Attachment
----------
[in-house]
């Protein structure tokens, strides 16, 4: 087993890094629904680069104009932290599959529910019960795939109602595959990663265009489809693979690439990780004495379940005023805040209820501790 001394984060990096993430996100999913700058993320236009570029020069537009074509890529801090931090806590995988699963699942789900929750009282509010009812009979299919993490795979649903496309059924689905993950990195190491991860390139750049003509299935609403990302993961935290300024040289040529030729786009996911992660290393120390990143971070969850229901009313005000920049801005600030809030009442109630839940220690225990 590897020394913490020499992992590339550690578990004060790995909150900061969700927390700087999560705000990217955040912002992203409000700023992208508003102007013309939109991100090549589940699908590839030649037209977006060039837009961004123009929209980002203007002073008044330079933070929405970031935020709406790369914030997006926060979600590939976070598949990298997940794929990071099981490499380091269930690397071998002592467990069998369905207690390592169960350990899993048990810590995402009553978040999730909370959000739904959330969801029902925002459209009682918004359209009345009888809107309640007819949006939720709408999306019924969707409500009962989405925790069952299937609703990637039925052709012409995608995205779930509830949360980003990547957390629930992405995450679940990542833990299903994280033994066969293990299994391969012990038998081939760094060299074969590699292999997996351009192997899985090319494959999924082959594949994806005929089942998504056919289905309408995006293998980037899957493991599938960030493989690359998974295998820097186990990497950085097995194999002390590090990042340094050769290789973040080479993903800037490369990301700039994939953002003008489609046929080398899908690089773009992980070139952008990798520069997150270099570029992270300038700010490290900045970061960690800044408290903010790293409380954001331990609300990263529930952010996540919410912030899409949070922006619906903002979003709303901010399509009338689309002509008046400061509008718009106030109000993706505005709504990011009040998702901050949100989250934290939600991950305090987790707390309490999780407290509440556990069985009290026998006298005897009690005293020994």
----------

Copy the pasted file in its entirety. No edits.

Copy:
[in-house]
């Protein structure tokens, strides 16, 4: 087993890094629904680069104009932290599959529910019960795939109602595959990663265009489809693979690439990780004495379940005023805040209820501790 001394984060990096993430996100999913700058993320236009570029020069537009074509890529801090931090806590995988699963699942789900929750009282509010009812009979299919993490795979649903496309059924689905993950990195190491991860390139750049003509299935609403990302993961935290300024040289040529030729786009996911992660290393120390990143971070969850229901009313005000920049801005600030809030009442109630839940220690225990 590897020394913490020499992992590339550690578990004060790995909150900061969700927390700087999560705000990217955040912002992203409000700023992208508003102007013309939109991100090549589940699908590839030649037209977006060039837009961004123009929209980002203007002073008044330079933070929405970031935020709406790369914030997006926060979600590939976070598949990298997940794929990071099981490499380091269930690397071998002592467990069998369905207690390592169960350990899993048990810590995402009553978040999730909370959000739904959330969801029902925002459209009682918004359209009345009888809107309640007819949006939720709408999306019924969707409500009962989405925790069952299937609703990637039925052709012409995608995205779930509830949360980003990547957390629930992405995450679940990542833990299903994280033994066969293990299994391969012990038998081939760094060299074969590699292999997996351009192997899985090319494959999924082959594949994806005929089942998504056919289905309408995006293998980037899957493991599938960030493989690359998974295998820097186990990497950085097995194999002390590090990042340094050769290789973040080479993903800037490369990301700039994939953002003008489609046929080398899908690089773009992980070139952008990798520069997150270099570029992270300038700010490290900045970061960690800044408290903010790293409380954001331990609300990263529930952010996540919410912030899409949070922006619906903002979003709303901010399509009338689309002509008046400061509008718009106030109000993706505005709504990011009040998702901050949100989250934290939600991950305090987790707390309490999780407290509440556990069985009290026998006298005897009690005293020994």